The wonderful world of Workaway’s. Workaway is a slightly basic yet fabulous website where you can create an account, fashion a profile (In our case a joint profile $40) and then venture out into the world in search of your perfect getaway. In return for giving a few hours of your time each day to helping out your hosts, they will accommodate you and cover the cost of your food and drink for however long you’ve arranged to stay. On your profile you specify what skills and interests you have to offer and hosts in need of these, can search for them and contact you. Equally the ‘workawayer’ can search specific locations for hosts, or search specific types of help wanted. Workawayer's can view host profiles and make contact to ask for availability. The whole system works on a reviews basis. Both parties leave reviews which others can read and use to formulate their own decisions, hopefully avoiding any Wolf Creek situations. L and I will be using workaway as we drive around Australia to break up being continually on the road and so far we are receiving plenty of offers.

Alistair had consulted his well used road atlas and plotted our route out of Armidale and onward to Brisbane. ‘Waterfall Way’ formed the first part of the journey and the cramper-van was bouncing along with renewed energy. Which was good because a few days earlier, whilst staying at Alistair’s, L had made the rookie error of leaving the head lights switched on which completely drained the battery. Our first fuel stop since buying the crampervan, and one of an inevitable many to come, cost us a whole 86 British pence a litre. Bargain! Well not so much once we’d filled both the regular and the long range fuel tank…it was then the dollar signs began to roll.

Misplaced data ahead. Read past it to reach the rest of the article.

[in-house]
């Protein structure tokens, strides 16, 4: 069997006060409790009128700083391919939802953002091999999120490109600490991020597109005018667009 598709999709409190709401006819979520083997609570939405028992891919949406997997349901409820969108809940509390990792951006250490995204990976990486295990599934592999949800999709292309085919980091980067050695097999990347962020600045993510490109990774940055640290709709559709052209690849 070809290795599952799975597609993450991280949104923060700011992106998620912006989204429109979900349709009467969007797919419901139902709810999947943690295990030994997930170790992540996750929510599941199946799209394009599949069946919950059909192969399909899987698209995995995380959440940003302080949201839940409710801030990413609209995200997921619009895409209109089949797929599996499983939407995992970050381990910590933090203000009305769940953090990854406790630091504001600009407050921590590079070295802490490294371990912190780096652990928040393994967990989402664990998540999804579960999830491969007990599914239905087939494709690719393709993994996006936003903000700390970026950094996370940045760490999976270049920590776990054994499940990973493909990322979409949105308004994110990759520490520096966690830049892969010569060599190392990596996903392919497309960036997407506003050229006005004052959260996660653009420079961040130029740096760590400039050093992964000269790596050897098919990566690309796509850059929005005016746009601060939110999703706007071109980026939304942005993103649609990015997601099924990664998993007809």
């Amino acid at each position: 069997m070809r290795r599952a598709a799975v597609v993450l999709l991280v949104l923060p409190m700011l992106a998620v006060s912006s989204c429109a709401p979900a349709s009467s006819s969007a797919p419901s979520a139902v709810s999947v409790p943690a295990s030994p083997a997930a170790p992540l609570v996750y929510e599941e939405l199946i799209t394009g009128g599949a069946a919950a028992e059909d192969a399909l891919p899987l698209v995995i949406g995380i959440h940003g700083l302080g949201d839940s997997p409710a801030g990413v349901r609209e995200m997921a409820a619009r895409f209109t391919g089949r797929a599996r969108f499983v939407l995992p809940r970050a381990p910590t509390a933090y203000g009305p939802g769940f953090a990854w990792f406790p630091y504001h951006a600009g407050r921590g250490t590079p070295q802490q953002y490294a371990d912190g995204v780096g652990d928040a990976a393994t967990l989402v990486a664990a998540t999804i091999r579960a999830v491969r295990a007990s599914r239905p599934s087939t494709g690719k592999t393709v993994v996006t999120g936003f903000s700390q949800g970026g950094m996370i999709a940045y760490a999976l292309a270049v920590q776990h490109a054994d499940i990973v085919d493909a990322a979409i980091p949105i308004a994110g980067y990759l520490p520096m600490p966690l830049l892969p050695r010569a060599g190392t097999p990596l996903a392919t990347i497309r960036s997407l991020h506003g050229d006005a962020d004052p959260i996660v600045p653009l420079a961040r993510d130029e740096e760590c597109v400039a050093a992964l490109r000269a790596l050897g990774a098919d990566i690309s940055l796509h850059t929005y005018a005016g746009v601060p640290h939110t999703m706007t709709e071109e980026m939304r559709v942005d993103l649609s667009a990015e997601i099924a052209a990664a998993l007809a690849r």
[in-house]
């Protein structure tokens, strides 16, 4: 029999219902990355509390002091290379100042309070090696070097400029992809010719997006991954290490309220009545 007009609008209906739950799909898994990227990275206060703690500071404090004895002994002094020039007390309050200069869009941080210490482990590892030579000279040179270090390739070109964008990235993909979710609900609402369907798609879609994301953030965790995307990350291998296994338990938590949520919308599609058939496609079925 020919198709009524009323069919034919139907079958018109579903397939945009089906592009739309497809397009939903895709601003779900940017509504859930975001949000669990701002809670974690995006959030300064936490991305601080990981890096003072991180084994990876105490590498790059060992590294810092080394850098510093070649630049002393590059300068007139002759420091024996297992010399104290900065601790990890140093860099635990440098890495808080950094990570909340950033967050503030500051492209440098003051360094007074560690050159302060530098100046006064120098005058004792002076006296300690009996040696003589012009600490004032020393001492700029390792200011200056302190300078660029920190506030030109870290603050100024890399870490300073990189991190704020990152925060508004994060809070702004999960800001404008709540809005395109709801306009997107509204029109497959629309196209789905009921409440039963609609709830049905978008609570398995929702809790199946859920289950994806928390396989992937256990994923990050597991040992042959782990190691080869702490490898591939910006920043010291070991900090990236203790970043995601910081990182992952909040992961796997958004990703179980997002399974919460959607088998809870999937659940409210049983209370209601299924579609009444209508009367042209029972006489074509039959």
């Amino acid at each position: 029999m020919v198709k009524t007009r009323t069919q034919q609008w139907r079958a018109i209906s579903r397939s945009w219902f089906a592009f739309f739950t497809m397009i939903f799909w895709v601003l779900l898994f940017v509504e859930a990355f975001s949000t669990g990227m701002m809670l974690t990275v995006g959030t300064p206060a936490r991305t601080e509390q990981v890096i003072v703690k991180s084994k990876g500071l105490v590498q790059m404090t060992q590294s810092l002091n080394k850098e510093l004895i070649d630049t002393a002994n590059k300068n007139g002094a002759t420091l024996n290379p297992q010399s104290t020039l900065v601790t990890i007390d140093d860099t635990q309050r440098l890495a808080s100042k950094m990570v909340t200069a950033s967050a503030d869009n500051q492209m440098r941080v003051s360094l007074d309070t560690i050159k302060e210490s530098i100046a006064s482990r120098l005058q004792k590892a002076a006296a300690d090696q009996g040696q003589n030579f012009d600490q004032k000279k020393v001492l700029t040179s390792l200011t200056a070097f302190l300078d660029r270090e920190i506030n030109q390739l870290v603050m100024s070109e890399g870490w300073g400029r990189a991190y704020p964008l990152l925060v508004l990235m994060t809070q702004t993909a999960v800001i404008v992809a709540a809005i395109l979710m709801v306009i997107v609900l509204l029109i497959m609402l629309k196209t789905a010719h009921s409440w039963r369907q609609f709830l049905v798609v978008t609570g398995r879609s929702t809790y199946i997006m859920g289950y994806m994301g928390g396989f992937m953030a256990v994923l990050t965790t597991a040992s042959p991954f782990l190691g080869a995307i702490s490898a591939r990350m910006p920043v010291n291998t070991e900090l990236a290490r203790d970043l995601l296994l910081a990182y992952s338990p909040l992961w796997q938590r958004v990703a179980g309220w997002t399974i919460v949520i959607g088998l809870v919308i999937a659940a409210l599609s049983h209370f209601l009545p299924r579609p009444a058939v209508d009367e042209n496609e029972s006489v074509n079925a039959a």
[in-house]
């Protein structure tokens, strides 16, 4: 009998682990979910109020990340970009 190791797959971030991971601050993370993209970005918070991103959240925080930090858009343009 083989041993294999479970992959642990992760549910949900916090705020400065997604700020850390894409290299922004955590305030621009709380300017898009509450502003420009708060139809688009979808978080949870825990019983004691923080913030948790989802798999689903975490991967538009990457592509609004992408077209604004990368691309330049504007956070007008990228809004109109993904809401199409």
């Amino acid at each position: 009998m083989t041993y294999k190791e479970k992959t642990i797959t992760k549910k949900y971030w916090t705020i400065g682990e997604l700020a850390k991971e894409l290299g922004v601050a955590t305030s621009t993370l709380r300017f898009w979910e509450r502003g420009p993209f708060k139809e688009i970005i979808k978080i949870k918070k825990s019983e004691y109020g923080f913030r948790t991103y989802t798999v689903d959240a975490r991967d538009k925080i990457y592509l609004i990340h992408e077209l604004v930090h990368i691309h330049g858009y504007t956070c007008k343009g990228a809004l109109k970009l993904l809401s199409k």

We made a quick stop at Dorrigo rainforest centre to eavesdrop on a an elderly lady who was sharing a story to the younger contingent of her family. It went something along the lines of how as a young girl she had once collected a handful of leaches, put them on her arm and then taken delight in showing her horrified mother. The old lady was reciting how she had been so amazed by these mystery creatures and how they were magically growing before her very eyes… Our main reason for visiting the Dorrigo rainforest centre however was the sky walk which boasted great views as far as the eye could see. 

When we reached the coast at Ballina, we pulled up for lunch and beached ourselves for a short while. An old chap who was fishing caught L’s eye (not literally) and over he dragged us to engage with the old chap on the topic of fishing. So I came away 100% more knowledgable on local catches, mostly because I knew nothing on this subject to begin with, but more importantly we both came away enlightened about the free blues festival a little further up the coast. Excellent we thought, perfectly en route to Brisbane and fabulously spontaneous.